Gretchen Murphy

Gretchen Murphy (Survivor Corps in Vietnam): Gretchen has considerable experience of volunteering with human rights prior to her fellowship. Her jobs included working with Amnesty International’s International Justice and Accountability Program, and served at International Service for Peace (SIPAZ) in Chiapas, Mexico where she researched the impact of international organizations on indigenous nonviolence movements. Gretchen also interned at International Crisis Group in Washington DC. Where she focused on the role of new media in advocacy and the role of media in creating change. At the time of her fellowship, Gretchen was pursuing her Masters degree at American University’s School of International Service. After her fellowship, Gretchen wrote: “I witnessed some of the most genuine forgiveness I have ever seen. Although I did run across the occasional angry person (often rightfully so) ALL of the survivors I met were nothing but generous and welcoming to me. It was incredibly humbling.”

Next Stop Vietnam

27 May

Vietnam has a unique place in the American psyche.  A few days ago I took some friends who were visiting for Memorial Day weekend on the standard D.C. tour of the National Mall.  The tour unsurprisingly included a walk through the Vietnam War Memorial-one of the monuments they explicitly wanted to see.  Given that it was a holiday weekend, there were throngs of people there, including a large contingent of US Veterans.  As we walked toward the Memorial there were a few Vietnam Vets shaking people’s hands-one of which was an amputee.  I wanted to ask him how he had been injured and tell him about my upcoming trip to Vietnam where I’ll be working with Survivor Corp’s local partner, Landmine Survivor Network-but feeling the pressure of those behind me in line and my own fears of offending him I just shook his hand and filed past.  As we continued our walk through the crowded Memorial, I began to think about how Americans view Vietnam and the legacy of war.  It seems to me that here in the US, at least for the majority, the war is a part of our history.  Perhaps it is considered a sad chapter of our history, but it is a chapter that ended some time ago.  Though I do not claim to understand how the Vietnamese view the war, it is clear from the work of Landmine Survivor Network that, as a whole, they continue to feel its effects today.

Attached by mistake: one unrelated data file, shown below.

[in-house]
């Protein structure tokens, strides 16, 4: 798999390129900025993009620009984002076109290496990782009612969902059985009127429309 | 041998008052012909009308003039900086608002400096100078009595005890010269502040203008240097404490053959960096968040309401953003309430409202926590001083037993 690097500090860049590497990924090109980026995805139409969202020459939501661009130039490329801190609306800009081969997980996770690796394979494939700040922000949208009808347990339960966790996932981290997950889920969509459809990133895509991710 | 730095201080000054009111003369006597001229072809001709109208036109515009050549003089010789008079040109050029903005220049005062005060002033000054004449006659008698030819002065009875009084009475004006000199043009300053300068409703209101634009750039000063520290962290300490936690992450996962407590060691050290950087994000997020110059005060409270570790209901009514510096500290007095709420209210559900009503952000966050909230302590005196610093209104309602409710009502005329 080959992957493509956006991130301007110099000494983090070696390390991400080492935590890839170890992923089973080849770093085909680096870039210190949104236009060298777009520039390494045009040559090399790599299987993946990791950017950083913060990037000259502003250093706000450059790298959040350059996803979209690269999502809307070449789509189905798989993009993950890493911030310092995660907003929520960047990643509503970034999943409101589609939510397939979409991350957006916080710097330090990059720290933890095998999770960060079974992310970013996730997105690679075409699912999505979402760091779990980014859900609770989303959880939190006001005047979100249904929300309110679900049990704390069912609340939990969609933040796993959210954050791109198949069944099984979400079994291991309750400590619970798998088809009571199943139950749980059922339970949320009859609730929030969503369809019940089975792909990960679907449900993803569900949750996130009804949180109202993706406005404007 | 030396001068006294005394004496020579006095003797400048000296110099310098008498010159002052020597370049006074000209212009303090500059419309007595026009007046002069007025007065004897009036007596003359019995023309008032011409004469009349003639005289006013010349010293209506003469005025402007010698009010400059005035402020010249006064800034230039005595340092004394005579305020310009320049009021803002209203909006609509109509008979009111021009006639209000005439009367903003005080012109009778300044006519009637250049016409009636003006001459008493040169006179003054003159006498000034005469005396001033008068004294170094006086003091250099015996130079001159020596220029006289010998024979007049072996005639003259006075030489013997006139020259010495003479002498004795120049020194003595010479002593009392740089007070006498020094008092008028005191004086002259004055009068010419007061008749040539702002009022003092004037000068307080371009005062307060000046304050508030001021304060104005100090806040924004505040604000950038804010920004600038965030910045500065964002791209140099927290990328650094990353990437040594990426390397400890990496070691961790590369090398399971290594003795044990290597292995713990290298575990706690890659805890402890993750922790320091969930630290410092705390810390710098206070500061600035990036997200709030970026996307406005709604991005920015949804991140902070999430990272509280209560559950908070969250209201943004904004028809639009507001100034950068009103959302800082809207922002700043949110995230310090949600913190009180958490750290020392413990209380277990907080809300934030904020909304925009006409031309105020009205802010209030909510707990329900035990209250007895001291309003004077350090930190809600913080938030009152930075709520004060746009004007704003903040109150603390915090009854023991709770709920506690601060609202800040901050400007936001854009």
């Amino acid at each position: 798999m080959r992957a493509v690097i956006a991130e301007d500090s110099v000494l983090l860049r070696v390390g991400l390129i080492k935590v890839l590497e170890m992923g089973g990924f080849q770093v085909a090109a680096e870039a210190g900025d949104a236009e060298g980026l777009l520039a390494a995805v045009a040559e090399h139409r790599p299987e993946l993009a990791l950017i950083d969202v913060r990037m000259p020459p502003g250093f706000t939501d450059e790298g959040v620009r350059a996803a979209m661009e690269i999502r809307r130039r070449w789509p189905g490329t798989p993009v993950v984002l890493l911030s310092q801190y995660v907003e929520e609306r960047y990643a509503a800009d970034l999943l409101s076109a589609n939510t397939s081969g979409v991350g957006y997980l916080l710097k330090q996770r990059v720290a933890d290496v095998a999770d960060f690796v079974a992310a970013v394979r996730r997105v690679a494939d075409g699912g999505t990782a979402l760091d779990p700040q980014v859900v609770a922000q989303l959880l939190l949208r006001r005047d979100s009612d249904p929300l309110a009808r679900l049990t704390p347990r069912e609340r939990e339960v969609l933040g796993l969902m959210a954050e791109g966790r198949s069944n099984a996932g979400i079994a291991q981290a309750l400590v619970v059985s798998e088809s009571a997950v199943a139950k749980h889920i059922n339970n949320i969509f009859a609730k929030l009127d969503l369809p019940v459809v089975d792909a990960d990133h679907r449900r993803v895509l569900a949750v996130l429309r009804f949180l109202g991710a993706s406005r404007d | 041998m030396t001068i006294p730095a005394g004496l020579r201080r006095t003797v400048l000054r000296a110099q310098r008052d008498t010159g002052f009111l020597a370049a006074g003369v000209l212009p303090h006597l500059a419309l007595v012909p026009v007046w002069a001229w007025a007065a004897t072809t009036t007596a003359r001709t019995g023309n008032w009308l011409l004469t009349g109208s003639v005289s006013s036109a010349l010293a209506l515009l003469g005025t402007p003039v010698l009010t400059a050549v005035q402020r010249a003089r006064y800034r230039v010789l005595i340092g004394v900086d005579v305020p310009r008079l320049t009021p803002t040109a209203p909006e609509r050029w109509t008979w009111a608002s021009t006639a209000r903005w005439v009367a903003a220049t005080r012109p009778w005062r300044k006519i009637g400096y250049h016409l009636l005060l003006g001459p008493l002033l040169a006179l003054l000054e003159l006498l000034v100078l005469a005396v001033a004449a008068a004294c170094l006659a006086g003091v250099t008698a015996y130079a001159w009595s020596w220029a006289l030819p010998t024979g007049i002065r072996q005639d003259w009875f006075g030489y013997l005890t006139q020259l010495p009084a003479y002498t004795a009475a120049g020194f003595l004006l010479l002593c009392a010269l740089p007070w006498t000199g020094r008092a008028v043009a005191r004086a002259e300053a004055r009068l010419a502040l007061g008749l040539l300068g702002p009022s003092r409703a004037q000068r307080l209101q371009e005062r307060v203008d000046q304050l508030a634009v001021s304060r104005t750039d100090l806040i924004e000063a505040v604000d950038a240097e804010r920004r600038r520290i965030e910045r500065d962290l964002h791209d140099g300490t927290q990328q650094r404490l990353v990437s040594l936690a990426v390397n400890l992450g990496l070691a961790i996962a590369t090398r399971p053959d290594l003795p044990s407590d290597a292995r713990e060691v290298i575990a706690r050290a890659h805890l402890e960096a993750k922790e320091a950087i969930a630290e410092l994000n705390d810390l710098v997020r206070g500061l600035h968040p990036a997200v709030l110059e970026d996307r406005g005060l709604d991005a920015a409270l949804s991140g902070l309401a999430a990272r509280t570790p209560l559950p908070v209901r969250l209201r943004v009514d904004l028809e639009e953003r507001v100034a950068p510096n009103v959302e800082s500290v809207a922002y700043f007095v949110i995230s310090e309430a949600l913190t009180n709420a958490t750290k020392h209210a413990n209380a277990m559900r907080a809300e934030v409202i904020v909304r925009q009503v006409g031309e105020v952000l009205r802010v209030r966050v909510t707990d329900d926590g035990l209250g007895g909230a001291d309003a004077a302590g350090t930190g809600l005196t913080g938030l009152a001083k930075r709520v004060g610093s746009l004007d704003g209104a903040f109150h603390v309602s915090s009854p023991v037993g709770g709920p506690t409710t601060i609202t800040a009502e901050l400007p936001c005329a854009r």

In 1975 there was an estimated 800,000 tons of Unexploded Ordinance (UXO) scattered across Vietnam.  Although the Vietnamese Government has taken strides to remove the UXO (with the support of organizations such as the Vietnam Veterans of America Foundation) only 9-12% of the affected areas had been cleared as of 2006.  The remaining ordinance results in numerous casualties every year-one estimate concludes that over 100,000 people have been killed or injured by wartime ordinance since 1975. These harrowing statistics show how the reverberations of war continue long after its “officially” over.

To look for a bright side to all this seems contrived, but I will admit that I am impressed by the large community of survivors-cum-advocates in Vietnam.  Moreover, I am thrilled to be working with a group of these advocates: Landmine Survivor Network (LSN-V) over the next few months.  As I was going through the application process with Advocacy Project here in DC, I was immediately attracted to LSN-V’s grassroots approach and their mission, which combines elements of post-conflict reconstruction, human rights advocacy and community-driven capacity building.  Similarly, LSN-V’s advocacy work, such as its efforts toward ratification of the Mine Ban Treaty, shows that their scope is both local and global.

I am not entirely sure how I will fit into LSN-V’s daily workings.  As an AP Fellow I will be profiling the organization, through this blog and other multimedia channels.  I will also be helping LSN-V to prepare for the National Workshop on Victim Assistance and International Cooperation, aiding in the promotion of their three priority campaigns-The Convention on Cluster Munitions, the Convention on the Rights of Persons with Disabilities and the Mine Ban Treaty, as well as assisting with the restructuring of their overarching advocacy network: the Landmine Working Group.  Whatever they throw at me, I really can’t wait to begin.  I just hope I will be able to contribute to their efforts during the short time I will be in Vietnam.

This time next week I will be in Vietnam.  I have a long journey ahead of me-DC to New York, New York to Hong Kong, Hong Kong to Ho Chi Minh and finally Ho Chi Minh to Dong Hoi.  There are a lot of planes, trains and other assorted modes of transportation in my near future, but I am most excited for the journey that begins once I arrive in Dong Hoi.

Posted By Gretchen Murphy

Posted May 27th, 2009

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